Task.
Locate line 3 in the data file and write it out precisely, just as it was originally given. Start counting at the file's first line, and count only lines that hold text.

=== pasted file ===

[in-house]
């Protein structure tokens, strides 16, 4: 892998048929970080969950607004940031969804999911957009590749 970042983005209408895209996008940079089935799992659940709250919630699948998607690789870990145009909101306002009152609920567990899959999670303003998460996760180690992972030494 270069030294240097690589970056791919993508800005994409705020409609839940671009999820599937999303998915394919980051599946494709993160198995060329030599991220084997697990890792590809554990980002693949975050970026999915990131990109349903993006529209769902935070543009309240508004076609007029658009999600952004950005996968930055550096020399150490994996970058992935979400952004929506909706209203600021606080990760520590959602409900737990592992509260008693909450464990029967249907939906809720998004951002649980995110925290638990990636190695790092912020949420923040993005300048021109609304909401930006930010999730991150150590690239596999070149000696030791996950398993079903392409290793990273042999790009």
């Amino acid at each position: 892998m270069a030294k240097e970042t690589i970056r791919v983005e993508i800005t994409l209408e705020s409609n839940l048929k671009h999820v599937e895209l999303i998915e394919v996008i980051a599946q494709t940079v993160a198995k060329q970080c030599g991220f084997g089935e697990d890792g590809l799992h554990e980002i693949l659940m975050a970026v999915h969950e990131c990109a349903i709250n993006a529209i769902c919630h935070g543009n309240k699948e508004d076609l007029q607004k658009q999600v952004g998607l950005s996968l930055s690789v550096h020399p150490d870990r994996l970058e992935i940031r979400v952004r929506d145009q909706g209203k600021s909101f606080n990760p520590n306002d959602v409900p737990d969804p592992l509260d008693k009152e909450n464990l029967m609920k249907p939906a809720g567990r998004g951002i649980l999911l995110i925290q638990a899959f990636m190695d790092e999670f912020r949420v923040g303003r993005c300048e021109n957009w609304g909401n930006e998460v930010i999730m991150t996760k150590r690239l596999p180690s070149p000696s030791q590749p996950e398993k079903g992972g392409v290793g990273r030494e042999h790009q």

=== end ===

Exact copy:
């Amino acid at each position: 892998m270069a030294k240097e970042t690589i970056r791919v983005e993508i800005t994409l209408e705020s409609n839940l048929k671009h999820v599937e895209l999303i998915e394919v996008i980051a599946q494709t940079v993160a198995k060329q970080c030599g991220f084997g089935e697990d890792g590809l799992h554990e980002i693949l659940m975050a970026v999915h969950e990131c990109a349903i709250n993006a529209i769902c919630h935070g543009n309240k699948e508004d076609l007029q607004k658009q999600v952004g998607l950005s996968l930055s690789v550096h020399p150490d870990r994996l970058e992935i940031r979400v952004r929506d145009q909706g209203k600021s909101f606080n990760p520590n306002d959602v409900p737990d969804p592992l509260d008693k009152e909450n464990l029967m609920k249907p939906a809720g567990r998004g951002i649980l999911l995110i925290q638990a899959f990636m190695d790092e999670f912020r949420v923040g303003r993005c300048e021109n957009w609304g909401n930006e998460v930010i999730m991150t996760k150590r690239l596999p180690s070149p000696s030791q590749p996950e398993k079903g992972g392409v290793g990273r030494e042999h790009q």